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26 January 2011
Brecon and Radnorshire MP Roger Williams has learned about Cardiff’s cutting edge research to help patients with psychiatric illnesses.
Mr Williams visited the MRC Centre for Neuropsychiatric Genetics and Genomics in the School of Medicine, Cardiff University as part of the MP-Scientist Pairing Scheme run by the Royal Society.
The scheme allows MPs to visit the scientist’s place of work to learn more about contemporary science, whilst the scientists visit Westminster to learn about how science may inform policy. Mr Williams has been paired with Dr William Davies, an RCUK Fellow within the Schools of Medicine and Psychology.
Dr Davies took Mr Williams on a tour of the MRC Centre laboratories in the Henry Wellcome Building. He explained that the Centre’s main aim is to recruit large numbers of patients with well-defined psychiatric illnesses, and identify genetic differences between these groups and healthy individuals. Once identified, the Centre investigates how these variations might influence gene function, and hence how they might cause the specific features of the illness. Dr Davies explained that ultimately this research might uncover new molecular mechanisms which might be valid targets for more effective therapies for these very common and disabling disorders.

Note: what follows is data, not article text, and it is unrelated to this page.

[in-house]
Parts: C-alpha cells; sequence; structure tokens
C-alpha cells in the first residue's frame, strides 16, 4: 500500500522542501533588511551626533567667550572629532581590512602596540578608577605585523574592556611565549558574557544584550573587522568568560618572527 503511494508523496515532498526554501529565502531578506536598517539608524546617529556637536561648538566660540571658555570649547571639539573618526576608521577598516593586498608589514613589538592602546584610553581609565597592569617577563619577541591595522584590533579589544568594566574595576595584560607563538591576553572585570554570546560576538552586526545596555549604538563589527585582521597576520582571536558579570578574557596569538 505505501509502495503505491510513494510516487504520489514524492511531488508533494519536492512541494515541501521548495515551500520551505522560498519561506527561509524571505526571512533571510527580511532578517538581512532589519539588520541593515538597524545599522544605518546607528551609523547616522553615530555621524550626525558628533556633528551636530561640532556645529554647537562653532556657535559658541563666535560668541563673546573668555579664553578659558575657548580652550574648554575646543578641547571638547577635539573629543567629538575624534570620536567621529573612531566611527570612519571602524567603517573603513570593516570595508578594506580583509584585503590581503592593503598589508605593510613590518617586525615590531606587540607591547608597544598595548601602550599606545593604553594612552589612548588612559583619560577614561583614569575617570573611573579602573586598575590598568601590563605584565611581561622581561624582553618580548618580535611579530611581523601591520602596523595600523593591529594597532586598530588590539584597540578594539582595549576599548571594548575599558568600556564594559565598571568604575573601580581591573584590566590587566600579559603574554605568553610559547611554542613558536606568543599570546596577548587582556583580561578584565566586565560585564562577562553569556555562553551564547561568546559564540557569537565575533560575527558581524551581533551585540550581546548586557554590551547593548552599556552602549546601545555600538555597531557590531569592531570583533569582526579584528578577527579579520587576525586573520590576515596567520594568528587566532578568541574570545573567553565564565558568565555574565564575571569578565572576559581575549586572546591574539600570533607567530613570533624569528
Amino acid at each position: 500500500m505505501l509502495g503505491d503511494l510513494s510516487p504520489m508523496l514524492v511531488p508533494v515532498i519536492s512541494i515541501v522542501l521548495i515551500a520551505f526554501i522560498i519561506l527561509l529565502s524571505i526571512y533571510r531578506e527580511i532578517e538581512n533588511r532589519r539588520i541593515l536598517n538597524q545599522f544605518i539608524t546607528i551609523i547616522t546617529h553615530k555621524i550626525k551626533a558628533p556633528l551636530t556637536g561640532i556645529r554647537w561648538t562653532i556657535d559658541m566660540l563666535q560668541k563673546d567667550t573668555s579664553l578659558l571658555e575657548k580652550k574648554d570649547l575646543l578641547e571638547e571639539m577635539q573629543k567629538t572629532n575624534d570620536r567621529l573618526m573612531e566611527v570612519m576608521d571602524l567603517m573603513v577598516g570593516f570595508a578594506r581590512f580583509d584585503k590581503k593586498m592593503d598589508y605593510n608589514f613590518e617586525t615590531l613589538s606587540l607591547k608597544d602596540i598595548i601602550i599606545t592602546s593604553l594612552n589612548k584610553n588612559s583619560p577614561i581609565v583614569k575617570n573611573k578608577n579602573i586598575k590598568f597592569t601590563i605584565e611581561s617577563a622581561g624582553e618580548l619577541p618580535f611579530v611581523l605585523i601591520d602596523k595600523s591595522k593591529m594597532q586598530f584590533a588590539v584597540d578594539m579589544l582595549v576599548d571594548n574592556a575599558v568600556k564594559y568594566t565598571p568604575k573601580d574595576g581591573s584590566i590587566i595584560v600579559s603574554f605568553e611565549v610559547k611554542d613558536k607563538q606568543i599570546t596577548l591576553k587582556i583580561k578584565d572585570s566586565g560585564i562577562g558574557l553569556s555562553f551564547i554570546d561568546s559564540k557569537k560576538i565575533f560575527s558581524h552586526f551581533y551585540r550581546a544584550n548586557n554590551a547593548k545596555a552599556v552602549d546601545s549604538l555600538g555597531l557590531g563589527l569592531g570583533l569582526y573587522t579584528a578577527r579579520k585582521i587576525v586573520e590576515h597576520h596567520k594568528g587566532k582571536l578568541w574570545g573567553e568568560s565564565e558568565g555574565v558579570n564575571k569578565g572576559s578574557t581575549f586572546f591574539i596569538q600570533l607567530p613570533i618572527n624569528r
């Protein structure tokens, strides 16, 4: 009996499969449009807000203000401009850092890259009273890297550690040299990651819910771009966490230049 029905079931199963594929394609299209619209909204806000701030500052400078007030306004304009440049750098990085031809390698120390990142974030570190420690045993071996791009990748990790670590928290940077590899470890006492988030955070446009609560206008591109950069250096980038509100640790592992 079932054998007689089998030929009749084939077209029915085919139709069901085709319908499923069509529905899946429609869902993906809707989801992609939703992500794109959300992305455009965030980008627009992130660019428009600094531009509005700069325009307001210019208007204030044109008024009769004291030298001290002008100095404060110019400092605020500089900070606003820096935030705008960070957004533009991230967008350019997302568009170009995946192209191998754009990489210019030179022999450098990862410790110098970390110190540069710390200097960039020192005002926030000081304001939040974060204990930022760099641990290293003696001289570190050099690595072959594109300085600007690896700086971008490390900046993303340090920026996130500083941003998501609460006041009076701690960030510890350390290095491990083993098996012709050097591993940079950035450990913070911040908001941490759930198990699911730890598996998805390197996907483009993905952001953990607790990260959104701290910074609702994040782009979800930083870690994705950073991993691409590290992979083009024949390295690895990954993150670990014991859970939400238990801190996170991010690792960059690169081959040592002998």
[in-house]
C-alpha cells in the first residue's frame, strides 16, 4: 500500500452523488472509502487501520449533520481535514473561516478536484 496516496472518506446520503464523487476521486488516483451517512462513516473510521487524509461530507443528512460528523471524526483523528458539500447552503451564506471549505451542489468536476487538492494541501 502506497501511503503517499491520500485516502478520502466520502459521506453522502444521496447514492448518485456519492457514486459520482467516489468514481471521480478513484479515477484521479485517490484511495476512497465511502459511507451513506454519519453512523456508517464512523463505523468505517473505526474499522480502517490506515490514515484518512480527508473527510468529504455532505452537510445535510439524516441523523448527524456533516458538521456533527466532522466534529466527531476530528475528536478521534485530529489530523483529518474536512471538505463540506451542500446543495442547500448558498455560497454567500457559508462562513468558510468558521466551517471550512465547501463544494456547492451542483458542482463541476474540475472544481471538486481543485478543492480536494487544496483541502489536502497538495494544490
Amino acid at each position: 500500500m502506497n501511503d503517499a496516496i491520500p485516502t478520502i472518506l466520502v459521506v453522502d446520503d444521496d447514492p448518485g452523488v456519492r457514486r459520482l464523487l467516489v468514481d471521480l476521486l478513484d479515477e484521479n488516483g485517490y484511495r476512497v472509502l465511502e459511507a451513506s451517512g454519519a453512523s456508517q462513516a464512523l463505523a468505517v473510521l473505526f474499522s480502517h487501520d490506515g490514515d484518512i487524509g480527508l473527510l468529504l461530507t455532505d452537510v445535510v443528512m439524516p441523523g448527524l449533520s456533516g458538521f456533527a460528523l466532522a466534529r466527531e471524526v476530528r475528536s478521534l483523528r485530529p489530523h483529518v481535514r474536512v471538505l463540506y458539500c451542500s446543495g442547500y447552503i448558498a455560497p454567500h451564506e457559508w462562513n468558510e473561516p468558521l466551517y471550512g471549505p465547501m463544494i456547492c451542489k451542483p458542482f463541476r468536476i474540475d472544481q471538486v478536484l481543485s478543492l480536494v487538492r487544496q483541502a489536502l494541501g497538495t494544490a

Dr Davies has already visited the Houses of Parliament, where he listened to MPs and Civil Servants working with scientists to develop policy, sat in on a Science and Technology Select Committee meeting about the handling of the volcanic ash crisis, and watched several debates in the Houses of Commons and Lords. He also shadowed Mr Williams, including making a visit to the Chinese Embassy to encourage trade links between Wales and China.
Mr Williams, a member of the House of Commons Science and Technology Select Committee, said: "I was pleased once again to take part in the Royal Society MP-Scientist Pairing Scheme. This year my ‘partner’ was William Davies who works on the site shared between Cardiff University and the University Hospital of Wales. I was pleased to visit his workplace to see the research he has carried out into autism and ADHD. These conditions cause much concern for many families and a better understanding of the genetic causes will indicate more productive treatments and care. I understand William enjoyed his time in Westminster. I am committed to ensure parliament makes political decisions based on sound science. This scheme encourages the partnership between science and parliament to be more productive and fruitful."
Dr Davies said: "The Royal Society MP-Scientist Pairing Scheme has provided me with an intriguing insight into how our evolving scientific knowledge may inform government policy, and has highlighted to me the importance of ensuring that politicians are provided with clear, objective opinions from experts across a diverse range of scientific disciplines. The scheme has also allowed me to promote the innovative and important work that is currently being undertaken within Cardiff University."
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